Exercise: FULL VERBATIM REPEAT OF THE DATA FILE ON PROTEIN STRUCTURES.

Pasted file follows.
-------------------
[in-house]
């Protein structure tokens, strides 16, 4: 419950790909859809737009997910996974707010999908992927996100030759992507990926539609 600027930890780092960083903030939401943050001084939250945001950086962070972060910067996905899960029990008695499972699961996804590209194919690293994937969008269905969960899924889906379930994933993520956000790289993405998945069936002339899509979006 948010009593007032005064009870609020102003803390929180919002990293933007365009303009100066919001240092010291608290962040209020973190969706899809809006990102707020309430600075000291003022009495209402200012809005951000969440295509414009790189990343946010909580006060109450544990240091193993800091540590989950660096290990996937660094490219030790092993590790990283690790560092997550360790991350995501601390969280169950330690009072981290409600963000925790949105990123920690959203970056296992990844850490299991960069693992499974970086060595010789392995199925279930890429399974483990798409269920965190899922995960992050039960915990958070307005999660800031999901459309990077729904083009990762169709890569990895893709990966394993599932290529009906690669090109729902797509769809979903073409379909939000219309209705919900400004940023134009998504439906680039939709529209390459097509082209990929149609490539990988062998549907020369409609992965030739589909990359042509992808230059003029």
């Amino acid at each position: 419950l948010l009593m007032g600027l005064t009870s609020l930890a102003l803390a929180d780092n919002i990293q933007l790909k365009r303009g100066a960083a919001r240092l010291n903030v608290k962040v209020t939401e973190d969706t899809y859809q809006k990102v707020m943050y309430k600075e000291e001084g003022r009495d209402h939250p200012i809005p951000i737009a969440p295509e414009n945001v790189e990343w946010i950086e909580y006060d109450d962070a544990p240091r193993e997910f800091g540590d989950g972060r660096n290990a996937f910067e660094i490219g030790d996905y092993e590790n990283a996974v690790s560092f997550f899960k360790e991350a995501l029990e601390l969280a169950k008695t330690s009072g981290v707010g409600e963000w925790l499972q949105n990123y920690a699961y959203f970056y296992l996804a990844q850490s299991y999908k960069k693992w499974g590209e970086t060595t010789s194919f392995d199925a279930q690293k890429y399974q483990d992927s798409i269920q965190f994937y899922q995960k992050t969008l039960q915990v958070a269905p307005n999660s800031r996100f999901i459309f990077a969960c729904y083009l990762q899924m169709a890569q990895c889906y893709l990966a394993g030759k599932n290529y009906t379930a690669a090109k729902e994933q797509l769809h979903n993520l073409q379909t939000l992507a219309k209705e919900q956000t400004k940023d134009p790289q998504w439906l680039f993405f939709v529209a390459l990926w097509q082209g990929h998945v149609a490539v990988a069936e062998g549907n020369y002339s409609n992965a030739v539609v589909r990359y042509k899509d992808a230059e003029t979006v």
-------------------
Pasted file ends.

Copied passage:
[in-house]
């Protein structure tokens, strides 16, 4: 419950790909859809737009997910996974707010999908992927996100030759992507990926539609 600027930890780092960083903030939401943050001084939250945001950086962070972060910067996905899960029990008695499972699961996804590209194919690293994937969008269905969960899924889906379930994933993520956000790289993405998945069936002339899509979006 948010009593007032005064009870609020102003803390929180919002990293933007365009303009100066919001240092010291608290962040209020973190969706899809809006990102707020309430600075000291003022009495209402200012809005951000969440295509414009790189990343946010909580006060109450544990240091193993800091540590989950660096290990996937660094490219030790092993590790990283690790560092997550360790991350995501601390969280169950330690009072981290409600963000925790949105990123920690959203970056296992990844850490299991960069693992499974970086060595010789392995199925279930890429399974483990798409269920965190899922995960992050039960915990958070307005999660800031999901459309990077729904083009990762169709890569990895893709990966394993599932290529009906690669090109729902797509769809979903073409379909939000219309209705919900400004940023134009998504439906680039939709529209390459097509082209990929149609490539990988062998549907020369409609992965030739589909990359042509992808230059003029």
């Amino acid at each position: 419950l948010l009593m007032g600027l005064t009870s609020l930890a102003l803390a929180d780092n919002i990293q933007l790909k365009r303009g100066a960083a919001r240092l010291n903030v608290k962040v209020t939401e973190d969706t899809y859809q809006k990102v707020m943050y309430k600075e000291e001084g003022r009495d209402h939250p200012i809005p951000i737009a969440p295509e414009n945001v790189e990343w946010i950086e909580y006060d109450d962070a544990p240091r193993e997910f800091g540590d989950g972060r660096n290990a996937f910067e660094i490219g030790d996905y092993e590790n990283a996974v690790s560092f997550f899960k360790e991350a995501l029990e601390l969280a169950k008695t330690s009072g981290v707010g409600e963000w925790l499972q949105n990123y920690a699961y959203f970056y296992l996804a990844q850490s299991y999908k960069k693992w499974g590209e970086t060595t010789s194919f392995d199925a279930q690293k890429y399974q483990d992927s798409i269920q965190f994937y899922q995960k992050t969008l039960q915990v958070a269905p307005n999660s800031r996100f999901i459309f990077a969960c729904y083009l990762q899924m169709a890569q990895c889906y893709l990966a394993g030759k599932n290529y009906t379930a690669a090109k729902e994933q797509l769809h979903n993520l073409q379909t939000l992507a219309k209705e919900q956000t400004k940023d134009p790289q998504w439906l680039f993405f939709v529209a390459l990926w097509q082209g990929h998945v149609a490539v990988a069936e062998g549907n020369y002339s409609n992965a030739v539609v589909r990359y042509k899509d992808a230059e003029t979006v």